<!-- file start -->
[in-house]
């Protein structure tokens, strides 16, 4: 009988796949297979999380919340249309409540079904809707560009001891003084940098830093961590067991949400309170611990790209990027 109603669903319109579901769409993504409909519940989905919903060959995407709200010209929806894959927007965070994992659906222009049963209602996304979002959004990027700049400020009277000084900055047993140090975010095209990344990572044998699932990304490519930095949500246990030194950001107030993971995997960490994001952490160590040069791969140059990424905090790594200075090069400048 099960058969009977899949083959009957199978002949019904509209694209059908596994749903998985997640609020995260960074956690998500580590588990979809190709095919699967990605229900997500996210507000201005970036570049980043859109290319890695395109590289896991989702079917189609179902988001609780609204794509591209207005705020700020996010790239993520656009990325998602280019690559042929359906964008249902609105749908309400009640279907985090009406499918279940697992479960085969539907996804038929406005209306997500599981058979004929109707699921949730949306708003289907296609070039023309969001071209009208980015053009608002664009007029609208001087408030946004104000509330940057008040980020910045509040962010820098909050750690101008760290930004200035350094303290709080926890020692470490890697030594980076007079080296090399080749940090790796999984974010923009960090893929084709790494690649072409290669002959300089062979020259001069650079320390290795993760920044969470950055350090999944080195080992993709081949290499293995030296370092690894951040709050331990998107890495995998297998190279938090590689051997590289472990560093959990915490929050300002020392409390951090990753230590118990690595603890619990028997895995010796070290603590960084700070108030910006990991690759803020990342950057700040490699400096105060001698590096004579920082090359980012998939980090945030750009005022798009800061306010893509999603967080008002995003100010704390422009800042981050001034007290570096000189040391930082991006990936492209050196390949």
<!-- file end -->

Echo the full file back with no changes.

[in-house]
């Protein structure tokens, strides 16, 4: 009988796949297979999380919340249309409540079904809707560009001891003084940098830093961590067991949400309170611990790209990027 109603669903319109579901769409993504409909519940989905919903060959995407709200010209929806894959927007965070994992659906222009049963209602996304979002959004990027700049400020009277000084900055047993140090975010095209990344990572044998699932990304490519930095949500246990030194950001107030993971995997960490994001952490160590040069791969140059990424905090790594200075090069400048 099960058969009977899949083959009957199978002949019904509209694209059908596994749903998985997640609020995260960074956690998500580590588990979809190709095919699967990605229900997500996210507000201005970036570049980043859109290319890695395109590289896991989702079917189609179902988001609780609204794509591209207005705020700020996010790239993520656009990325998602280019690559042929359906964008249902609105749908309400009640279907985090009406499918279940697992479960085969539907996804038929406005209306997500599981058979004929109707699921949730949306708003289907296609070039023309969001071209009208980015053009608002664009007029609208001087408030946004104000509330940057008040980020910045509040962010820098909050750690101008760290930004200035350094303290709080926890020692470490890697030594980076007079080296090399080749940090790796999984974010923009960090893929084709790494690649072409290669002959300089062979020259001069650079320390290795993760920044969470950055350090999944080195080992993709081949290499293995030296370092690894951040709050331990998107890495995998297998190279938090590689051997590289472990560093959990915490929050300002020392409390951090990753230590118990690595603890619990028997895995010796070290603590960084700070108030910006990991690759803020990342950057700040490699400096105060001698590096004579920082090359980012998939980090945030750009005022798009800061306010893509999603967080008002995003100010704390422009800042981050001034007290570096000189040391930082991006990936492209050196390949």